In order to prevent the coating liquid from penetrating into the paper support or improve the contact between the thermal recording head and the heatsensitive recording layer, the present support paper advantageously has the ratio: ##EQU1## and a Beck smoothness of 90 sec. or more, as described in Japanese patent application (OPI) No. 116687/82 (corresponding to U.S. Pat. No. 4,416,939). Other papers which may be used with excellent results include paper with an optical surface roughness of 8 μm or less and a thickness of 40 to 75 μm as described in Japanese patent application (OPI) No. 136492/83; paper with a density of 0.9 g/cm3 or less and an optical contact percentage of 15% or more as described in Japanese patent application (OPI) No. 69091/83; paper free from penetration of a coating liquid made of a pulp having a Canadian standard freeness (JIS P 8121) of 400 cc or more as described in Japanese patent application (OPI) No. 69097/83; paper made by a Yankee paper machine the lustrous surface thereof is used as coating surface for improving color density and resolving power as described in Japanese patent application (OPI) No. 65695/83 (corresponding to U.S. Pat. No. 4,466,007); and paper with an improved coating aptitude achieved by corona discharging treatment as described in Japanese patent application (OPI) No. 35985/84. Besides the above papers, any support usually used in the field of ordinary heatsensitive recording paper may be used in the present invention.
In the preparation of the coating liquid, all the components may be mixed altogether and then crushed. Alternatively, these components may be mixed, in proper combinations, crushed separately and then mixed together.
If paper is used as a support, it is desired for the purposes of curl balance that a thin resin layer is provided on the opposite side of the support from the heat-sensitive color forming layer and the color forming layer.
The present invention will be explained in greater detail with reference to the following examples, but the present invention should not be construed as being limited thereto. In addition, all parts, percents and ratios in these examples, unless otherwise indicated, are by weight.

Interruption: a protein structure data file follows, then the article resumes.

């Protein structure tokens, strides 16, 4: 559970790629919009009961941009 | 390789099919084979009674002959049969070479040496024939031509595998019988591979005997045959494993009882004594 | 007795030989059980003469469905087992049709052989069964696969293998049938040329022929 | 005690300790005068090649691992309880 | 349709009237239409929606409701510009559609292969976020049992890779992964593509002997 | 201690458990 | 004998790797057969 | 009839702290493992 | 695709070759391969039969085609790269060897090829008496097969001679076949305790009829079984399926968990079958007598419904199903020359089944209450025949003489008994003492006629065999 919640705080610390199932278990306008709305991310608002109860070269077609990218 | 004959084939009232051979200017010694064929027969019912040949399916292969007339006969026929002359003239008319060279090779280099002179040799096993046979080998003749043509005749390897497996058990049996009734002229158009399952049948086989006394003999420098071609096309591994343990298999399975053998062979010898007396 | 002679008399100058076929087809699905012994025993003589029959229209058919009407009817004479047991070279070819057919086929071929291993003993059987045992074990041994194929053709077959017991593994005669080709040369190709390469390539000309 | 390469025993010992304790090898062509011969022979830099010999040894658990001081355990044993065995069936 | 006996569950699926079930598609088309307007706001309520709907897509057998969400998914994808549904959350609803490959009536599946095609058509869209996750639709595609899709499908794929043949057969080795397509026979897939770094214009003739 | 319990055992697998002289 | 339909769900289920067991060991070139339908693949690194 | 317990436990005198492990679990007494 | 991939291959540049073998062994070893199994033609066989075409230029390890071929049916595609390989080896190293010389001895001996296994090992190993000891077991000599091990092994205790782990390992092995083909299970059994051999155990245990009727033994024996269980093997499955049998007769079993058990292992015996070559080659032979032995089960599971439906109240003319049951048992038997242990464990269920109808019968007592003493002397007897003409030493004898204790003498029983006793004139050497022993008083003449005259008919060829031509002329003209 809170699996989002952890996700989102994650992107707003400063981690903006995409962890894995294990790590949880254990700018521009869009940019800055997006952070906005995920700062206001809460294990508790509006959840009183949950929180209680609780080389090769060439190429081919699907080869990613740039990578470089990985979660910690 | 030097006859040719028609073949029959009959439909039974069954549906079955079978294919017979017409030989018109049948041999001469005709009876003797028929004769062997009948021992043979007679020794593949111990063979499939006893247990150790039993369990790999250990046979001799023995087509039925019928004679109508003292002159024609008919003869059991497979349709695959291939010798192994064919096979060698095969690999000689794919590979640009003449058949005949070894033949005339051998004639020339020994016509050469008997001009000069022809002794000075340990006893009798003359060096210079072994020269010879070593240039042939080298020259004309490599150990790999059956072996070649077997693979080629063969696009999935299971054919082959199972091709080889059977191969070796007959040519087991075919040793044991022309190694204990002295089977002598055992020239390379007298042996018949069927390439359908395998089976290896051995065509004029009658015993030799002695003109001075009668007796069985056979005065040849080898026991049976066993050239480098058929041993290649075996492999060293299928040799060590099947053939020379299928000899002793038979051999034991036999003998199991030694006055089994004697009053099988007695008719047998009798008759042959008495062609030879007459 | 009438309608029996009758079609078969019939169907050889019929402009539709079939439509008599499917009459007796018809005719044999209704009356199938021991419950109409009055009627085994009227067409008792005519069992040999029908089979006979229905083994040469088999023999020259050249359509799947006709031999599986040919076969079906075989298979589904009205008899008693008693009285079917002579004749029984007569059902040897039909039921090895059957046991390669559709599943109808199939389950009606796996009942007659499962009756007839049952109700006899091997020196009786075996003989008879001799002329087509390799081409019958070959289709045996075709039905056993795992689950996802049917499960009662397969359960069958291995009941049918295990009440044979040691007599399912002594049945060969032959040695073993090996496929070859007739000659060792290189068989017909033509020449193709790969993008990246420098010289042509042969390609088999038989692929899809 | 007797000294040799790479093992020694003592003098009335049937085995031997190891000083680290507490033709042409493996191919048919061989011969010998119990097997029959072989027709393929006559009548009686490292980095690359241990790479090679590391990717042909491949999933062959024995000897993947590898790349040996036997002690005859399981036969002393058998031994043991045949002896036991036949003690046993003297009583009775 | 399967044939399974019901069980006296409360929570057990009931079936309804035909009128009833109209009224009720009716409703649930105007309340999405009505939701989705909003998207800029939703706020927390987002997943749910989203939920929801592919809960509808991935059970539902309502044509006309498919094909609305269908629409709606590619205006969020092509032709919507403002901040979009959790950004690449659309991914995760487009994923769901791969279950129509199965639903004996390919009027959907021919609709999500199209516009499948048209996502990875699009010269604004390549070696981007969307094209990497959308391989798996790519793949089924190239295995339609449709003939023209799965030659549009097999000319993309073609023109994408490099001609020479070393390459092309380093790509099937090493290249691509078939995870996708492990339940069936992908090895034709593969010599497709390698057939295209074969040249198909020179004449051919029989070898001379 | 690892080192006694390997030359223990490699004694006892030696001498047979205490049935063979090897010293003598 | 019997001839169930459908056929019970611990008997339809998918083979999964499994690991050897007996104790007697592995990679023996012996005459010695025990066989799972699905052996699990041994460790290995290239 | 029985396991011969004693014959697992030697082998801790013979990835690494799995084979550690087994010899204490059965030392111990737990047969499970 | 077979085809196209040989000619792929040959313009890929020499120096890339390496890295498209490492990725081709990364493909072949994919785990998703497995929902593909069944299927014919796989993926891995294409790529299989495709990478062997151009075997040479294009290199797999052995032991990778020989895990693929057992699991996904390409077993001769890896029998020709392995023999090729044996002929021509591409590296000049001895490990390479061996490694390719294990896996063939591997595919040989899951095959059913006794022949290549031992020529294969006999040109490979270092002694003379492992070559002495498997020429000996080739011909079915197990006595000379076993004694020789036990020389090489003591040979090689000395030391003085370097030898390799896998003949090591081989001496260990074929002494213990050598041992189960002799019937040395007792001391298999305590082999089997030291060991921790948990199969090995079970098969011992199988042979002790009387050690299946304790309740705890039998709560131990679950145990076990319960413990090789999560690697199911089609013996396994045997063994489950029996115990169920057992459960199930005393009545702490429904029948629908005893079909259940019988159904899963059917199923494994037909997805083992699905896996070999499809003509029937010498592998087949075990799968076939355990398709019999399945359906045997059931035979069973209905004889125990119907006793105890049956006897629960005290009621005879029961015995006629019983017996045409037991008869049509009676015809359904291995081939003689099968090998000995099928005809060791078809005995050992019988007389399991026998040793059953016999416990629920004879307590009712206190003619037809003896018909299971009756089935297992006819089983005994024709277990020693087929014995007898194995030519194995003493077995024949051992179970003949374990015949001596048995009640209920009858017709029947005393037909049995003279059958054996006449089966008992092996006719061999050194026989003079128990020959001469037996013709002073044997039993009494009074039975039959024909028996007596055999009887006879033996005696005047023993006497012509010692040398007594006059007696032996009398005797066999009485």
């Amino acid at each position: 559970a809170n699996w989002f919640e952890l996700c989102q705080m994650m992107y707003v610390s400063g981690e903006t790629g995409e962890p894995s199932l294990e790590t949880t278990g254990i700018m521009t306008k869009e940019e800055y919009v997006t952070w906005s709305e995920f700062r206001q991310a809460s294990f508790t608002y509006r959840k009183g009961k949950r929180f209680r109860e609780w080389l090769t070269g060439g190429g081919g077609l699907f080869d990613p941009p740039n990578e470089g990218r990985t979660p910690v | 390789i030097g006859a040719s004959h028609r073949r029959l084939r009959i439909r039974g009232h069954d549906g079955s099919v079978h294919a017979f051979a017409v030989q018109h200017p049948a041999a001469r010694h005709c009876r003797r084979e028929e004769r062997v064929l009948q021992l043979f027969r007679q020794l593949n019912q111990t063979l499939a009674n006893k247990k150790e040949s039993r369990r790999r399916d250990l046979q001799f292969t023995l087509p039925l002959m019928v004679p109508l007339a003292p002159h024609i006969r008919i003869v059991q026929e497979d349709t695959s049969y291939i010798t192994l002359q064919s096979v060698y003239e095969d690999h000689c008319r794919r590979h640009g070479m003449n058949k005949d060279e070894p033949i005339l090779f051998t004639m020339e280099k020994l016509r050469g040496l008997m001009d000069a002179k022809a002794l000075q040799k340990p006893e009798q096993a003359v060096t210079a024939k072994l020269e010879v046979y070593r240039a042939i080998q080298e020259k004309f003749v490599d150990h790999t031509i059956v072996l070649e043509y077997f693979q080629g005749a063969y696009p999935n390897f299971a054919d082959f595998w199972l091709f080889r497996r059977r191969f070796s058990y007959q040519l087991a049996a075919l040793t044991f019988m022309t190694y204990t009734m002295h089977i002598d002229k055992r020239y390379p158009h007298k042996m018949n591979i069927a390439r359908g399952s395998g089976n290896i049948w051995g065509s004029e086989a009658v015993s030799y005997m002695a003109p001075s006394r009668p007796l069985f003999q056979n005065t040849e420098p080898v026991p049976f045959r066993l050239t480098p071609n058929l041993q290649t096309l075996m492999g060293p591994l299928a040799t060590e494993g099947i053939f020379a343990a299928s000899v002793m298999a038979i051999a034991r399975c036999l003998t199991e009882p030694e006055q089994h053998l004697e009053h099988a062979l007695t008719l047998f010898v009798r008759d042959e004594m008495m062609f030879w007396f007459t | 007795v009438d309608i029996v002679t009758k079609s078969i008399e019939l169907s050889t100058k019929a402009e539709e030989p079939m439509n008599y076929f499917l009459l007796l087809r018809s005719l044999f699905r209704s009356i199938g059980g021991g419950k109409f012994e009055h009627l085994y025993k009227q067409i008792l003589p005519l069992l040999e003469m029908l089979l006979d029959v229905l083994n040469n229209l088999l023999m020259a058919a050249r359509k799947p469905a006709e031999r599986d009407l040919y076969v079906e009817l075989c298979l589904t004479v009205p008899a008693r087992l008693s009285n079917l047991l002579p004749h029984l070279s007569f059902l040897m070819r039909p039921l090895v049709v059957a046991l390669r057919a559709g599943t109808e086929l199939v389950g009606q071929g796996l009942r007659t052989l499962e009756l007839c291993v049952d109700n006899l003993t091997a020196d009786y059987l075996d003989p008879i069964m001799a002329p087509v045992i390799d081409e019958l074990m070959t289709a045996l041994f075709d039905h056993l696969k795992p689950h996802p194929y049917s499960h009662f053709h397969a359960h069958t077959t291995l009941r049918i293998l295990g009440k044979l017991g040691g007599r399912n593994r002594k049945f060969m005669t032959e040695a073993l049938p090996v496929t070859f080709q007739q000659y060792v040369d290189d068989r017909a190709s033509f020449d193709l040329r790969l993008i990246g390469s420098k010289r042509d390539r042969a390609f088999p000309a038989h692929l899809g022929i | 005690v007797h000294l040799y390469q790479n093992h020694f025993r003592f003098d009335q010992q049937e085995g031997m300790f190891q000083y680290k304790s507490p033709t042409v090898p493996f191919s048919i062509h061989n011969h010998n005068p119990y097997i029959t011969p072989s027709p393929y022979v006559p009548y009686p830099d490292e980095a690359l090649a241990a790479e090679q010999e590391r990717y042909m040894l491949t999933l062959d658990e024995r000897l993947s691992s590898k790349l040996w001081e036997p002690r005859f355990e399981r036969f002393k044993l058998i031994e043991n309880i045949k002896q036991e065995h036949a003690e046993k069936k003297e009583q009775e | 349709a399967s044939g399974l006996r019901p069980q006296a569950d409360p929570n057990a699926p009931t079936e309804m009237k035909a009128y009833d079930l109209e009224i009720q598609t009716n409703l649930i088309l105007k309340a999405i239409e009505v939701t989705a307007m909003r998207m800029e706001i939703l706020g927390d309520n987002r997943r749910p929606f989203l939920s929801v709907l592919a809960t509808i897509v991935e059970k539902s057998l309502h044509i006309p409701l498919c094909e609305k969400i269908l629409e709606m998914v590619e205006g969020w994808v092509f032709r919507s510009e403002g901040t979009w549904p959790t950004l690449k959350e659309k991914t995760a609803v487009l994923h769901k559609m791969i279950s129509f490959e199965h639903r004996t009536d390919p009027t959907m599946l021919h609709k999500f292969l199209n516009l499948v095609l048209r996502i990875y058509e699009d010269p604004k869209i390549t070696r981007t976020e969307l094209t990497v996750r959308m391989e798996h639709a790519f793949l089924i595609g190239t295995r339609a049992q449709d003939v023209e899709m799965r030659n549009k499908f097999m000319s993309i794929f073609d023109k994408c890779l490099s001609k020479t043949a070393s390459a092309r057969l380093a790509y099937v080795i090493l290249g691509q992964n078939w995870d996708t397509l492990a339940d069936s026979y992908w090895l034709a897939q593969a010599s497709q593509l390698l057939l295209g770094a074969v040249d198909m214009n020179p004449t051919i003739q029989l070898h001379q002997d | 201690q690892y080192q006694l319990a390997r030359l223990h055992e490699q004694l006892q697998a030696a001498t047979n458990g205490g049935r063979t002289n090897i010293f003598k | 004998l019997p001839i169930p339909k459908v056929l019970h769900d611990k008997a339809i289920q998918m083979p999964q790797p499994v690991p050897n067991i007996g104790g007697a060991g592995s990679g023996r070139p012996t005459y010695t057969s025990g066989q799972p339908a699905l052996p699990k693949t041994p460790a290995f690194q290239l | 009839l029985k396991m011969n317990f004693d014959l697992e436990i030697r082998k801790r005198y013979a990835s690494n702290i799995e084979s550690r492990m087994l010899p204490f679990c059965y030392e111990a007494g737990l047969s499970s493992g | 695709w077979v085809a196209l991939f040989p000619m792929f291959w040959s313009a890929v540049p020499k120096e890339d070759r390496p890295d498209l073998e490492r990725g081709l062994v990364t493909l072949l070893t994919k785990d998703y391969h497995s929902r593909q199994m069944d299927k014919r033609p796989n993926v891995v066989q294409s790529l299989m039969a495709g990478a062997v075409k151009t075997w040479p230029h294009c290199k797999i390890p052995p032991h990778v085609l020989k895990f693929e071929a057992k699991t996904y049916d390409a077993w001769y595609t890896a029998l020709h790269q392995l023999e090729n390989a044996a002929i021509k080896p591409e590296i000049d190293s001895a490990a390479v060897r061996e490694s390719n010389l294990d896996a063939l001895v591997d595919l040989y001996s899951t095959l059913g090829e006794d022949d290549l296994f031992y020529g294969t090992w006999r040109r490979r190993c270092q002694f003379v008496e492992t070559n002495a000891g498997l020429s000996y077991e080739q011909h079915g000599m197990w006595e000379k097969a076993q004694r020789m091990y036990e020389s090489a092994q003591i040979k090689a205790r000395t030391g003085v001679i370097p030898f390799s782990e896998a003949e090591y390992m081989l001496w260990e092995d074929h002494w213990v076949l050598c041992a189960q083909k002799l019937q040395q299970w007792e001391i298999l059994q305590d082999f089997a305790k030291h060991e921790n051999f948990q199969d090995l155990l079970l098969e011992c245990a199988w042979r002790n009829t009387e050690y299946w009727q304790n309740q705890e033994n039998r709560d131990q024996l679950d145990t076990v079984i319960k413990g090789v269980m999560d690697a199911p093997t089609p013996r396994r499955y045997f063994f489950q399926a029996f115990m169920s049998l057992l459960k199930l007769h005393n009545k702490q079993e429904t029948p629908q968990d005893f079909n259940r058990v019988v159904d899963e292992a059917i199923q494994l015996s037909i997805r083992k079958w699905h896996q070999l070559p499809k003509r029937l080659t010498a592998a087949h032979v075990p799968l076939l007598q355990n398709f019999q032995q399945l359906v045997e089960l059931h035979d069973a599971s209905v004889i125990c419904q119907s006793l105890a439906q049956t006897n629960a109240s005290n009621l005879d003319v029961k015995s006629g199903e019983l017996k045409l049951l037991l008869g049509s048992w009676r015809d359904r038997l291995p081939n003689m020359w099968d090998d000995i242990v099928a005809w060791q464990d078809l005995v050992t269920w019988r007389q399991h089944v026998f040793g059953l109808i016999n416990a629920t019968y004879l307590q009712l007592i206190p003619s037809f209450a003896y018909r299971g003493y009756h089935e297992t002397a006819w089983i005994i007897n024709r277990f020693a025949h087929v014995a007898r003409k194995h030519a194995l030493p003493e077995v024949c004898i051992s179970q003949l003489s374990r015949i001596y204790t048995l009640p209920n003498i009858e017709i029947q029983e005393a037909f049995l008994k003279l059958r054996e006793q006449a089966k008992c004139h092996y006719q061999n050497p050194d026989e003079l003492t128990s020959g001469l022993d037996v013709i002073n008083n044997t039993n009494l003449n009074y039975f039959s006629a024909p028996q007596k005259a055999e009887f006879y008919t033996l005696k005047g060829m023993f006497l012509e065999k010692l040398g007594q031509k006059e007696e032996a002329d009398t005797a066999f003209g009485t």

Capsules were prepared by using the following diazo compound: ##STR5##
2 Parts of the above diazo compound, 6 parts of an addition product of tolylene diisocyanate and trimethylolpropane in a proportion of 3:1 (molar ratio) and 18 parts of an addition product of xylylene diisocyanate and trimethylolpropane in a proportion of 3:1 (molar ratio) were dissolved into a mixed solvent of 24 parts of dibutyl phthalate and 5 parts of ethyl acetate. The resulting diazo compound solution was admixed with an aqueous solution of 5.0 parts of polyvinyl alcohol dissolved in 58 parts of water so that it was emulsion-dispersed thereinto at a temperature of about 20° C. to obtain an emulsion having an average particle diameter of about 3 μm. 100 Parts of water was added to the emulsion thus obtained. The admixture was heated to a temperature of about 60° C. with stirring. Two hours later, a capsule liquid having the diazo compound contained in the core material thereof was obtained.
20 Parts of 2-hydroxy-3-anilide naphthoate was added to 100 parts of a 5% aqueous solution of polyvinyl alcohol and dispersed thereinto by a sand mill for about 24 hours to obtain a dispersion of a coupling component having an average particle diameter of about 3 μm.
20 Parts of triphenyl guanidine was added to 100 parts of a 5% aqueous solution of polyvinyl alcohol and dispersed thereinto by a sand mill for about 24 hours to obtain a dispersion of triphenyl guanidine having an average particle diameter of about 3 μm. In addition, 20 parts of p-benzyloxy phenol was added to 100 parts of a 5% aqueous solution of polyvinyl alcohol and dispersed thereinto by a sand mill for about 24 hours to obtain a dispersion of p-benzyloxy phenol having an average particle diameter of 3 μm.
15 Parts of calcium carbonate, 25 parts of a 10% aqueous solution of polyvinyl alcohol and 50 parts of water were subjected to dispersion by a ball mill overnight to obtain a dispersion.
50 Parts of the capsule liquid thus obtained, 15 parts of the coupling dispersion thus obtained, 15 parts of the triphenyl guanidine dispersion thus obtained, and 20 parts of the calcium carbonate dispersion thus obtained were mixed with each other. 5 Parts of a 20% zinc stearate dispersion was added to the resulting mixed solution and thoroughly dispersed thereinto to obtain a coating liquid.
The coating liquid thus obtained was applied on a sheet of a fine paper (50 g/m2) by a coating rod in such a manner that the dry weight reached 10 g/m2. The coating liquid thus applied was then dried at a temperature of 45° C. for 30 minutes to obtain a heat-sensitive recording material.
The heat-sensitive color forming layer was coated with a protective coating layer liquid prepared as described hereinafter in such a manner that the solid content reached 2.5 g/m2. The liquid thus applied was then dried at a temperature of 50° C. for 2 minutes to form a protective coating layer. The protective coating layer thus formed was subjected to calendering to obtain a heat-sensitive recording paper of the present invention having a smoothness determined in accordance with JIS P 8119 of 850 seconds.